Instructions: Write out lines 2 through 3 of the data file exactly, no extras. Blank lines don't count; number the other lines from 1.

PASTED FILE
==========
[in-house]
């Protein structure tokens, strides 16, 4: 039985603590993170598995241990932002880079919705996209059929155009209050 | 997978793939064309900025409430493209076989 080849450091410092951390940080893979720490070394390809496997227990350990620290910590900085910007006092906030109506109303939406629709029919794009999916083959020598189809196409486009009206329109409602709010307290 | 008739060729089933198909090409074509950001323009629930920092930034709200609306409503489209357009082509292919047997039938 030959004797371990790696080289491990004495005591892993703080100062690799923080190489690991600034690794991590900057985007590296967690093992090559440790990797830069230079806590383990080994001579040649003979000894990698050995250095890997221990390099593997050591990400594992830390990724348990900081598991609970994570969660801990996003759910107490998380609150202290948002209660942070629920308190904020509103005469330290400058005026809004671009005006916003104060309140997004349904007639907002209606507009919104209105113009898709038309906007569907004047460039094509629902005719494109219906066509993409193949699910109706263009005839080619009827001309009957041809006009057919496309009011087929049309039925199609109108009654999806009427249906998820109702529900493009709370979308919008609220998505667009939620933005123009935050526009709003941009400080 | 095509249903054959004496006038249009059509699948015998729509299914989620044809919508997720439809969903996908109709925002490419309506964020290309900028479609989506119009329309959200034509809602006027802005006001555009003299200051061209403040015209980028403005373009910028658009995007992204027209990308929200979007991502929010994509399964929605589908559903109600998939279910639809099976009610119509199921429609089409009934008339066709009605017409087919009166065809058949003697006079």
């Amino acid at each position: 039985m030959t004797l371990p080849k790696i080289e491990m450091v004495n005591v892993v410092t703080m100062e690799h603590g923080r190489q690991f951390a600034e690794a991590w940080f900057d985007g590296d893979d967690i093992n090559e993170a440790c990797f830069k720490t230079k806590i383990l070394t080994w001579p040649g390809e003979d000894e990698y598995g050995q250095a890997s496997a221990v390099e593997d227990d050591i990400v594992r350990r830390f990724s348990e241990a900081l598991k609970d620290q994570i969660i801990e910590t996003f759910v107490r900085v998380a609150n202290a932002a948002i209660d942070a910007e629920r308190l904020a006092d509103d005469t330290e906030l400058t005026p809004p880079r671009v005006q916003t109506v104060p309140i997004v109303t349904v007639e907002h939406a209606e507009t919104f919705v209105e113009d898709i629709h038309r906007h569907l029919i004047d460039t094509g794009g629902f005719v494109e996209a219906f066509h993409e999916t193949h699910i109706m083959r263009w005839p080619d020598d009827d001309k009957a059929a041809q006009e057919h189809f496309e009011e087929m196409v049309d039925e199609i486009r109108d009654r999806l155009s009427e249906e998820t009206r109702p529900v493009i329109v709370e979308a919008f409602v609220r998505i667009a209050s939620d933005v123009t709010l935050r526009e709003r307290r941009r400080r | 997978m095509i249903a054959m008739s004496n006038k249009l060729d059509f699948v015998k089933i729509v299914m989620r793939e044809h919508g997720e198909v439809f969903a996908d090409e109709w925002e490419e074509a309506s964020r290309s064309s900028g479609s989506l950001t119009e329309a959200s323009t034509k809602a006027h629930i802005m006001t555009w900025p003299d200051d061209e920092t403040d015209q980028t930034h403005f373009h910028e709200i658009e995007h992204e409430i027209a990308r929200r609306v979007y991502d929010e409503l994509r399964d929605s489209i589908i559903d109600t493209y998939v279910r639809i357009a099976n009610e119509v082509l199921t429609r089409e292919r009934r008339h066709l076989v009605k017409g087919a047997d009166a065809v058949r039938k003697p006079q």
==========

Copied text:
């Protein structure tokens, strides 16, 4: 039985603590993170598995241990932002880079919705996209059929155009209050 | 997978793939064309900025409430493209076989 080849450091410092951390940080893979720490070394390809496997227990350990620290910590900085910007006092906030109506109303939406629709029919794009999916083959020598189809196409486009009206329109409602709010307290 | 008739060729089933198909090409074509950001323009629930920092930034709200609306409503489209357009082509292919047997039938 030959004797371990790696080289491990004495005591892993703080100062690799923080190489690991600034690794991590900057985007590296967690093992090559440790990797830069230079806590383990080994001579040649003979000894990698050995250095890997221990390099593997050591990400594992830390990724348990900081598991609970994570969660801990996003759910107490998380609150202290948002209660942070629920308190904020509103005469330290400058005026809004671009005006916003104060309140997004349904007639907002209606507009919104209105113009898709038309906007569907004047460039094509629902005719494109219906066509993409193949699910109706263009005839080619009827001309009957041809006009057919496309009011087929049309039925199609109108009654999806009427249906998820109702529900493009709370979308919008609220998505667009939620933005123009935050526009709003941009400080 | 095509249903054959004496006038249009059509699948015998729509299914989620044809919508997720439809969903996908109709925002490419309506964020290309900028479609989506119009329309959200034509809602006027802005006001555009003299200051061209403040015209980028403005373009910028658009995007992204027209990308929200979007991502929010994509399964929605589908559903109600998939279910639809099976009610119509199921429609089409009934008339066709009605017409087919009166065809058949003697006079």
């Amino acid at each position: 039985m030959t004797l371990p080849k790696i080289e491990m450091v004495n005591v892993v410092t703080m100062e690799h603590g923080r190489q690991f951390a600034e690794a991590w940080f900057d985007g590296d893979d967690i093992n090559e993170a440790c990797f830069k720490t230079k806590i383990l070394t080994w001579p040649g390809e003979d000894e990698y598995g050995q250095a890997s496997a221990v390099e593997d227990d050591i990400v594992r350990r830390f990724s348990e241990a900081l598991k609970d620290q994570i969660i801990e910590t996003f759910v107490r900085v998380a609150n202290a932002a948002i209660d942070a910007e629920r308190l904020a006092d509103d005469t330290e906030l400058t005026p809004p880079r671009v005006q916003t109506v104060p309140i997004v109303t349904v007639e907002h939406a209606e507009t919104f919705v209105e113009d898709i629709h038309r906007h569907l029919i004047d460039t094509g794009g629902f005719v494109e996209a219906f066509h993409e999916t193949h699910i109706m083959r263009w005839p080619d020598d009827d001309k009957a059929a041809q006009e057919h189809f496309e009011e087929m196409v049309d039925e199609i486009r109108d009654r999806l155009s009427e249906e998820t009206r109702p529900v493009i329109v709370e979308a919008f409602v609220r998505i667009a209050s939620d933005v123009t709010l935050r526009e709003r307290r941009r400080r | 997978m095509i249903a054959m008739s004496n006038k249009l060729d059509f699948v015998k089933i729509v299914m989620r793939e044809h919508g997720e198909v439809f969903a996908d090409e109709w925002e490419e074509a309506s964020r290309s064309s900028g479609s989506l950001t119009e329309a959200s323009t034509k809602a006027h629930i802005m006001t555009w900025p003299d200051d061209e920092t403040d015209q980028t930034h403005f373009h910028e709200i658009e995007h992204e409430i027209a990308r929200r609306v979007y991502d929010e409503l994509r399964d929605s489209i589908i559903d109600t493209y998939v279910r639809i357009a099976n009610e119509v082509l199921t429609r089409e292919r009934r008339h066709l076989v009605k017409g087919a047997d009166a065809v058949r039938k003697p006079q």